‘ It is not true that there is discord between the Sovereign Pontiff and Italy. If the Holy Father has broken with the cabinet of Turin, he maintains an excellent understanding, nevertheless, with Italy. An Italian himself, and the first of Italians, he suffers in her sufferings, and shares in the cruel trials which afflict the Italian Church.

‘ As for agreeing with the despoilers, we will never do it. I can only repeat that any transaction on that basis is impossible. With whatever reserves it might be accom panied, with whatever adroitness of phrase it might be disguised, the moment we accepted we should appear to s.mction it. The Sovereign Pontiff before his exaltation, and the cardinals at the lime of their nomination, bind themselves by oath not to yield up any part of the terri tory of the Church.

The Holy Father, therefore, will make no concession of this nature;  a conclave would have no right to do it;  a new Pontiff could not do it;  his successors, from generation to generation, would be equally unable to do it.’

And a little later he said to the same faithless adviser at the Tuileries:

 ‘The Holy Father can consent to nothing which directly or indirectly sanctions in any manner whatever the spoliations of which he has been the victim. He cannot Menate, either directly or indirectly, any parcel of the territory which constitutes the property of the Church and of all Catholicity. His conscience forbids;  and he is resolved to keep it pure before God and before man.’

Asserting the Traditional Catholic Perspective

traditional-catholic-pius-ix-counter-revolution

Traditional Catholic commemoration of the Pope of Counter-Revolution

Here was the famous answer Non possumus, which became a byword and a symbol of the unconquerable opposition between the everlasting principles of God s Church and the evil tendencies of modern society. It had been stiil more plainly stated, perhaps, in the allocution Jamdudum cernimus of March 18, 1861:

For a long time, venerable brothers, we have witnessed a lamentable struggle, begotten of the irreconcilable antagonism between truth and falsehood, virtue and vice, light and darkness, which, in our time, disturbs and convulses society.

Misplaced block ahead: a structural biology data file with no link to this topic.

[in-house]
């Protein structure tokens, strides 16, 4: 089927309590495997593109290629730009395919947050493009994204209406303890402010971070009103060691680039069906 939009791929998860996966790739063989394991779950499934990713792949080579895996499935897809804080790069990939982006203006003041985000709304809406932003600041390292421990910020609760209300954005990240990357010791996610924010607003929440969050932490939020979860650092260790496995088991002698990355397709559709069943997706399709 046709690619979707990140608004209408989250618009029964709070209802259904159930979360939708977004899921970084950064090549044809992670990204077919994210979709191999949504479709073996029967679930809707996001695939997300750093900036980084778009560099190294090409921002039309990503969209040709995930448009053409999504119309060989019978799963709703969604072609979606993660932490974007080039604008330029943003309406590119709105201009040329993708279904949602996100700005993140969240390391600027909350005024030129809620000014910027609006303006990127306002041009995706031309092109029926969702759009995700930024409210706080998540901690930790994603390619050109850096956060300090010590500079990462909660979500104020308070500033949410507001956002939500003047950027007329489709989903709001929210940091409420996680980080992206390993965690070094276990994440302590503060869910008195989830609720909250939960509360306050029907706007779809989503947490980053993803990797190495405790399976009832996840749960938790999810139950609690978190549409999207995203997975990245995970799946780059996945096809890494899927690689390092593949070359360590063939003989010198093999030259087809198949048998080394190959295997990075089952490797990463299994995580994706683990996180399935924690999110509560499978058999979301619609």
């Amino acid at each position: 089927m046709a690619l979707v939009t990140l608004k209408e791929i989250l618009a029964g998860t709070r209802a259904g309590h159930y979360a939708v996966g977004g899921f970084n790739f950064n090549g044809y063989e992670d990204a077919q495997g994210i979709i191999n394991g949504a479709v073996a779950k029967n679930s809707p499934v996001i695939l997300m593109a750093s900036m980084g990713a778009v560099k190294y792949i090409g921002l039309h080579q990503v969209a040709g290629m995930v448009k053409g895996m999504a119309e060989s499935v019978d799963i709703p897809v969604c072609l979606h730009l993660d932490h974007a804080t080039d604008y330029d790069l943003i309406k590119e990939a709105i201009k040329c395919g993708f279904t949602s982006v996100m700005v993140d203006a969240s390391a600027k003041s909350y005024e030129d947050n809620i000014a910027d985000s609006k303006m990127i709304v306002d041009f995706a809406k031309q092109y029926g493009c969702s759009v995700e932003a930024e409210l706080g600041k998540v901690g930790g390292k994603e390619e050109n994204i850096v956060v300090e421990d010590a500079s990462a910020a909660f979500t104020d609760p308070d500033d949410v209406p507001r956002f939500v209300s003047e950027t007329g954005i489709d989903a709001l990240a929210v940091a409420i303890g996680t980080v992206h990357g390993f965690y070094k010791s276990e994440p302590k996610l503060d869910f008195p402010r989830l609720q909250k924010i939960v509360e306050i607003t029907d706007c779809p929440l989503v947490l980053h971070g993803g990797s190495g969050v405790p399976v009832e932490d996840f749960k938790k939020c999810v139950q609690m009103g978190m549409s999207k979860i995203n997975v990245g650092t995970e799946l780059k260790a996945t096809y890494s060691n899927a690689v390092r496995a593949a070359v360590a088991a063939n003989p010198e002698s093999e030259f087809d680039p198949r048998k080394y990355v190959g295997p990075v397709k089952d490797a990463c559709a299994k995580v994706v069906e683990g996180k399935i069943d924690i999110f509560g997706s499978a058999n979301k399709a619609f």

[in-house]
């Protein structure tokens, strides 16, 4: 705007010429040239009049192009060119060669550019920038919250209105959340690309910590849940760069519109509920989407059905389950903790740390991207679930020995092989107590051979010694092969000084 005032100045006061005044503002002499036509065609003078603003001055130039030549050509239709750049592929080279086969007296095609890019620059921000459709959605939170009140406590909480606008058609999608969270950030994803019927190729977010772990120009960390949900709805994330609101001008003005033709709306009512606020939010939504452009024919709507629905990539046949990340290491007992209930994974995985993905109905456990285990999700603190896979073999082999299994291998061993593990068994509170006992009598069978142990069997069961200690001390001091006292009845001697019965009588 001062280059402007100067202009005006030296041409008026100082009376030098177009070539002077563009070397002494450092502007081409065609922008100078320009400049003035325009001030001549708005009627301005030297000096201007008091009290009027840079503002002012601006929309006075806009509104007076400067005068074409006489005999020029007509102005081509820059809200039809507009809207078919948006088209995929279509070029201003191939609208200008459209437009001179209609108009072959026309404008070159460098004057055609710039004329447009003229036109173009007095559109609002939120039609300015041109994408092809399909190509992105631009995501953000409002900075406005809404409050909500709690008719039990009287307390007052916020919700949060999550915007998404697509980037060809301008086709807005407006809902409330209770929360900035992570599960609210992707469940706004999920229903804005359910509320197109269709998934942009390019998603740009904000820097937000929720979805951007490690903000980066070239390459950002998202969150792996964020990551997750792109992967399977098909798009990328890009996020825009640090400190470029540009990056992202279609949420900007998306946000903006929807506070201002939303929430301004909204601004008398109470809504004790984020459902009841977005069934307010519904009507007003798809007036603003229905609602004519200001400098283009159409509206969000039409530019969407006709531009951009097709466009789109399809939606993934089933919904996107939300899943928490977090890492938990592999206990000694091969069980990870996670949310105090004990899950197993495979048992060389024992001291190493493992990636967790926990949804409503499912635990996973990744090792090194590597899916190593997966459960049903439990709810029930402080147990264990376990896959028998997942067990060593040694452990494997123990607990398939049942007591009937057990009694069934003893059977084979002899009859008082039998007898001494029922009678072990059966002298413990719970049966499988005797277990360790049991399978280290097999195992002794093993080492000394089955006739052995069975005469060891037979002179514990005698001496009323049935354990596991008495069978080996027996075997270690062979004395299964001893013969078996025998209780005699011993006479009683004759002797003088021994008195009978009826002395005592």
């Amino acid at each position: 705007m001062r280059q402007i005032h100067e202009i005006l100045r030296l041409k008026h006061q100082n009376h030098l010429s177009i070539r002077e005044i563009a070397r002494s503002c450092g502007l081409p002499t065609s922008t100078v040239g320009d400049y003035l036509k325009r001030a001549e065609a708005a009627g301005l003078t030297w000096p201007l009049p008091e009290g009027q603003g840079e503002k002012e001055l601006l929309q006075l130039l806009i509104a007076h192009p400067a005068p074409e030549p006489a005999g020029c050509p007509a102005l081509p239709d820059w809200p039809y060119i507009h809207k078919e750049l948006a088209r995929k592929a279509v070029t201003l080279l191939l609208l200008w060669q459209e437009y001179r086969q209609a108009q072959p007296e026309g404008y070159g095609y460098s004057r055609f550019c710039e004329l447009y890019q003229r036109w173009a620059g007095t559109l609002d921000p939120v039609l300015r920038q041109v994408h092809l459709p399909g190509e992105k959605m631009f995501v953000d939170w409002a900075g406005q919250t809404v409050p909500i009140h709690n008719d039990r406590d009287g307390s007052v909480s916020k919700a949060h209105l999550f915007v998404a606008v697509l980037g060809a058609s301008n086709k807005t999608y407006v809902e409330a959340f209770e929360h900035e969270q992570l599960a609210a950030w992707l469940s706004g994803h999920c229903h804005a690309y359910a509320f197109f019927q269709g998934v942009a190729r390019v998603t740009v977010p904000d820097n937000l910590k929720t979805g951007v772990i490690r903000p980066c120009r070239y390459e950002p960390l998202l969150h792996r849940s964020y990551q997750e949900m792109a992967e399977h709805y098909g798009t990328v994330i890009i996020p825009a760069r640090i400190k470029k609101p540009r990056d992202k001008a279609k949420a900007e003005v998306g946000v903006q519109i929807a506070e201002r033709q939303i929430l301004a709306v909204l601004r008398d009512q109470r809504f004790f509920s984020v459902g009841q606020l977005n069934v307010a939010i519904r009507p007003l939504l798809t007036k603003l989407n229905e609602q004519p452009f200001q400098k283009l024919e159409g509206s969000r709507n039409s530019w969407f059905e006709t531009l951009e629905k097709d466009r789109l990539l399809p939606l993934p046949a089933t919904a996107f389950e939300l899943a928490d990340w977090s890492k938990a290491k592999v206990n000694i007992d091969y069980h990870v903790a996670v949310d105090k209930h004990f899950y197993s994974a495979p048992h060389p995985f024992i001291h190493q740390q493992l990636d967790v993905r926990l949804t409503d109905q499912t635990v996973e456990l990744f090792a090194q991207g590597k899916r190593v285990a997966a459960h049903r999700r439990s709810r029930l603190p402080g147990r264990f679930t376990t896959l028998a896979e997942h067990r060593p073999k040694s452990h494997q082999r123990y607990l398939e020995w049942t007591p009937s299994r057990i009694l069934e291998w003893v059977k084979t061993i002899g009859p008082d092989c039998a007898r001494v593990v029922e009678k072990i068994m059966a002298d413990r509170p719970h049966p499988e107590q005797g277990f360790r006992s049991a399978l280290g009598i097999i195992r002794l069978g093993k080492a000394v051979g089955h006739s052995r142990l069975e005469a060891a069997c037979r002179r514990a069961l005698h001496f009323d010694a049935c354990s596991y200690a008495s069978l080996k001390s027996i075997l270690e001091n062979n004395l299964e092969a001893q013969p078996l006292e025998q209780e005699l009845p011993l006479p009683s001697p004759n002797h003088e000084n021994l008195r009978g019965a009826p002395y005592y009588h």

Some maintain what they call the ideas of modern civilization;  others defend the cause of justice and of our holy religion.

The former call upon the Roman Pontiff to reconcile and ally himself to what they call progress and liberalism and the new civilization. They profess to be true and sin cere friends of religion;  we would gladly believe them, but the sad events which daily occur under the eyes of all men bear witness to the contrary.

And as for those who invite us for the good of religion to join hands with modern civilization, we ask them how it is possible for him whom Christ has made his vicar on earth, and charged to keep his heavenly doctrine pure and to feed and strengthen his flock, to ally himself in good con science and without scandal with that modern civilisation which begets such lamentable evils, such abominable opinions, so many errors and doctrines opposed to the Catholic religion and its teachings?

‘This modern civilization favors every form of worship that is not Catholic, while it denounces religious communities, pious correlations for the direction of Catholic education, ecclesiastics of every rank, even the highest, many of whorrt are now imprisoned or banished, and illustrious laymen who, in their devotion to our person and to the Holy See, have zealously defended the cause of religion and justice.

This civilisation is prodigal of support to non-Catholic institutions and persons, while it strips the Catholic Church of her lawful property, and labours incessantly to destroy her wholesome influence.

It gives full liberty to those who, by speech or writing, attack the Church and her defenders;  it inspires and fosters unbridled license;  and while it is lenient towards those who assail virtuous books, it is harsh in its treatment of religious writers, and pursues them with the utmost rigour if they chance to transgress in the slightest degree the bounds of moderation.

‘ Is it possible for the Sovereign Pontiff to become the friend and ally of such a civilization as this?

Let us call things again by their right names, and it will be seen that this Holy See is always consistent with itself. It has always been the patron and the nurse of true civi lization.

But with a pretended civilization which aims at weakening and even destroying the Church of Christ, never, certainly, can the Holy See and the Roman Pontiff come to an agreement. For what participation, cries the Apostle, hath justice with injustice?  Or what fellowship hath light with darkness? And what concord hath Christ with Belial?  ‘

After briefly reviewing the course of the revolution in the Roman States, and the persecution of the Church which invariably followed the Sardinian-Piedmontese occupation, he continued :

‘ After they have thus insulted the religion which they hypocritically invite to reconcile itself with modern civilization, they do not hesitate, with equal hypocrisy, to urge us to reconcile ourselves with Italy.

That is to say, after we have been stripped of nearly our whole principality, and compelled to meet the heavy cost of the temporal and spiritual government by the generous offering of our pious and loving children;  after we have been made without an) cause the object of the hate and malice of the very men who demand this reconciliation, they ask us, besides, to yield formally to the despoilers the title to the property which they have usurped.